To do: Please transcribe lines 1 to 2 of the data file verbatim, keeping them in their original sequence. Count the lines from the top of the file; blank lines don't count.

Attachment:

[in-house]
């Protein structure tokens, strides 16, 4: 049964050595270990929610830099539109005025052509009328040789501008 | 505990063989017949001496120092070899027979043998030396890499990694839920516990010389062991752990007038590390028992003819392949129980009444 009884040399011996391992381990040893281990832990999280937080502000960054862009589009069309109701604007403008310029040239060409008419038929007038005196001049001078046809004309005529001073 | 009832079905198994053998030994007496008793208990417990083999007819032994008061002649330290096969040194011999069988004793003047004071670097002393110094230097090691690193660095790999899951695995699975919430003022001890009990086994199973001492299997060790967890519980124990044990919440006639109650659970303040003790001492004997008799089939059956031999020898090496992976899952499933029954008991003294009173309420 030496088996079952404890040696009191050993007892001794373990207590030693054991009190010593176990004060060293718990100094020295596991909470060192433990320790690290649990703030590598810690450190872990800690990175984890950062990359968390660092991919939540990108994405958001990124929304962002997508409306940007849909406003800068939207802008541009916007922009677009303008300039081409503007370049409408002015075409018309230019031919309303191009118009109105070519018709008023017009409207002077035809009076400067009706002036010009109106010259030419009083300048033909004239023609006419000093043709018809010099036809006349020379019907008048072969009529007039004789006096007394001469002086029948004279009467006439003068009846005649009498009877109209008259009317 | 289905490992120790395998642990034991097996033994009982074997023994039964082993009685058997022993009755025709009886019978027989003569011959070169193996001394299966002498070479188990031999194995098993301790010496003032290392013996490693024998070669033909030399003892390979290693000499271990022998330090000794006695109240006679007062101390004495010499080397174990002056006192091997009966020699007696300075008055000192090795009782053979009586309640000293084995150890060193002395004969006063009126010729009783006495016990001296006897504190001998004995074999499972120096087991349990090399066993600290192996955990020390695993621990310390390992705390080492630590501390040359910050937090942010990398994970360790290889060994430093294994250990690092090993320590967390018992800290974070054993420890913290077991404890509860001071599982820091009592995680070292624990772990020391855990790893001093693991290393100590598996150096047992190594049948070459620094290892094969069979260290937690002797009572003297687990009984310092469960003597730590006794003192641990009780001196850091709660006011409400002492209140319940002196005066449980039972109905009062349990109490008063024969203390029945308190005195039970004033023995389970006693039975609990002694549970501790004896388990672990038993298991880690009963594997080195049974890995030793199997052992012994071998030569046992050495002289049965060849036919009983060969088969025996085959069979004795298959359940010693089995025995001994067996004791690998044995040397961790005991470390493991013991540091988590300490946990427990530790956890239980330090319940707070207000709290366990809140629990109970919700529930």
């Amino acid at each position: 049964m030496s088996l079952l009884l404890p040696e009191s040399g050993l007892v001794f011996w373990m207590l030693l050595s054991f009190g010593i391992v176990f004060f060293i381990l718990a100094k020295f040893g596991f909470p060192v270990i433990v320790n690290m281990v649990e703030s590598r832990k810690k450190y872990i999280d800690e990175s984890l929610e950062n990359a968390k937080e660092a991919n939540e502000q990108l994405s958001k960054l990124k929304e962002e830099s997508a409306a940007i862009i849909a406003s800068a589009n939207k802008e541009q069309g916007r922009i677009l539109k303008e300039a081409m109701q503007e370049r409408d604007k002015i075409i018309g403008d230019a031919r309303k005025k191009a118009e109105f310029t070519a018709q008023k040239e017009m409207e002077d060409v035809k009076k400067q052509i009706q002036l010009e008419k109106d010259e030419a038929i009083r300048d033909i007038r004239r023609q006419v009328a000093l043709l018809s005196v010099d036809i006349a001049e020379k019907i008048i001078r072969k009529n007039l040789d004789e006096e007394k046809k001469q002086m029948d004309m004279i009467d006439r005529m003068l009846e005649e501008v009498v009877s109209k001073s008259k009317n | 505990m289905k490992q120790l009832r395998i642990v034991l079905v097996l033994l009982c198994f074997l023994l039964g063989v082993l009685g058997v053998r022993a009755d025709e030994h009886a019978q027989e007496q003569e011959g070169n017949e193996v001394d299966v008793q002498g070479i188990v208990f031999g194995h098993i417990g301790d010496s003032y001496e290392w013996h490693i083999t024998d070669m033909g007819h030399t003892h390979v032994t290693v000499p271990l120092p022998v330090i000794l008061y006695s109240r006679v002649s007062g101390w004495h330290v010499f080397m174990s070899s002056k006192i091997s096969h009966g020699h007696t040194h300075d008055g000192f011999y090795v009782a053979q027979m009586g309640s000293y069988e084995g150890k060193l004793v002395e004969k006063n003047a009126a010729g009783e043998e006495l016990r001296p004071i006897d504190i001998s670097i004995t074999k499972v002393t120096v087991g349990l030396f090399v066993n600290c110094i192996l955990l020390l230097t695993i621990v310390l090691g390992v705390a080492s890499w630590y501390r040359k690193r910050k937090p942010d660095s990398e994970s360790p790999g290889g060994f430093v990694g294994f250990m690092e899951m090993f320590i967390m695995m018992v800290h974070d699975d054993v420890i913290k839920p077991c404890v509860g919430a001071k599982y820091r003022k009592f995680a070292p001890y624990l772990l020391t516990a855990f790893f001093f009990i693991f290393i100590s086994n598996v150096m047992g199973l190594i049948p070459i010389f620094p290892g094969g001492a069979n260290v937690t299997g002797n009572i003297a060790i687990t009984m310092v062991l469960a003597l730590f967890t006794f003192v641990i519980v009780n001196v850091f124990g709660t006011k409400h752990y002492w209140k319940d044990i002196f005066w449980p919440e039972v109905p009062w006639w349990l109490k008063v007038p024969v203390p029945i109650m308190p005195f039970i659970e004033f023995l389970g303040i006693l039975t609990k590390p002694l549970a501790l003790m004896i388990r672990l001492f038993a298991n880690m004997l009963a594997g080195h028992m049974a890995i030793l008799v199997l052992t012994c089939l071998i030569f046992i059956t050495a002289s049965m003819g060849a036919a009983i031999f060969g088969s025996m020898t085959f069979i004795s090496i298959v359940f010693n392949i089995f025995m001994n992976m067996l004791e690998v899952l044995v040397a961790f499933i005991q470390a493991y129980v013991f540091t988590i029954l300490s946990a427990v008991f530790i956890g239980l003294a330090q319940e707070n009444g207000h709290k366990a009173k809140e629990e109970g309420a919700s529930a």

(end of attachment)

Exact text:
[in-house]
């Protein structure tokens, strides 16, 4: 049964050595270990929610830099539109005025052509009328040789501008 | 505990063989017949001496120092070899027979043998030396890499990694839920516990010389062991752990007038590390028992003819392949129980009444 009884040399011996391992381990040893281990832990999280937080502000960054862009589009069309109701604007403008310029040239060409008419038929007038005196001049001078046809004309005529001073 | 009832079905198994053998030994007496008793208990417990083999007819032994008061002649330290096969040194011999069988004793003047004071670097002393110094230097090691690193660095790999899951695995699975919430003022001890009990086994199973001492299997060790967890519980124990044990919440006639109650659970303040003790001492004997008799089939059956031999020898090496992976899952499933029954008991003294009173309420 030496088996079952404890040696009191050993007892001794373990207590030693054991009190010593176990004060060293718990100094020295596991909470060192433990320790690290649990703030590598810690450190872990800690990175984890950062990359968390660092991919939540990108994405958001990124929304962002997508409306940007849909406003800068939207802008541009916007922009677009303008300039081409503007370049409408002015075409018309230019031919309303191009118009109105070519018709008023017009409207002077035809009076400067009706002036010009109106010259030419009083300048033909004239023609006419000093043709018809010099036809006349020379019907008048072969009529007039004789006096007394001469002086029948004279009467006439003068009846005649009498009877109209008259009317 | 289905490992120790395998642990034991097996033994009982074997023994039964082993009685058997022993009755025709009886019978027989003569011959070169193996001394299966002498070479188990031999194995098993301790010496003032290392013996490693024998070669033909030399003892390979290693000499271990022998330090000794006695109240006679007062101390004495010499080397174990002056006192091997009966020699007696300075008055000192090795009782053979009586309640000293084995150890060193002395004969006063009126010729009783006495016990001296006897504190001998004995074999499972120096087991349990090399066993600290192996955990020390695993621990310390390992705390080492630590501390040359910050937090942010990398994970360790290889060994430093294994250990690092090993320590967390018992800290974070054993420890913290077991404890509860001071599982820091009592995680070292624990772990020391855990790893001093693991290393100590598996150096047992190594049948070459620094290892094969069979260290937690002797009572003297687990009984310092469960003597730590006794003192641990009780001196850091709660006011409400002492209140319940002196005066449980039972109905009062349990109490008063024969203390029945308190005195039970004033023995389970006693039975609990002694549970501790004896388990672990038993298991880690009963594997080195049974890995030793199997052992012994071998030569046992050495002289049965060849036919009983060969088969025996085959069979004795298959359940010693089995025995001994067996004791690998044995040397961790005991470390493991013991540091988590300490946990427990530790956890239980330090319940707070207000709290366990809140629990109970919700529930």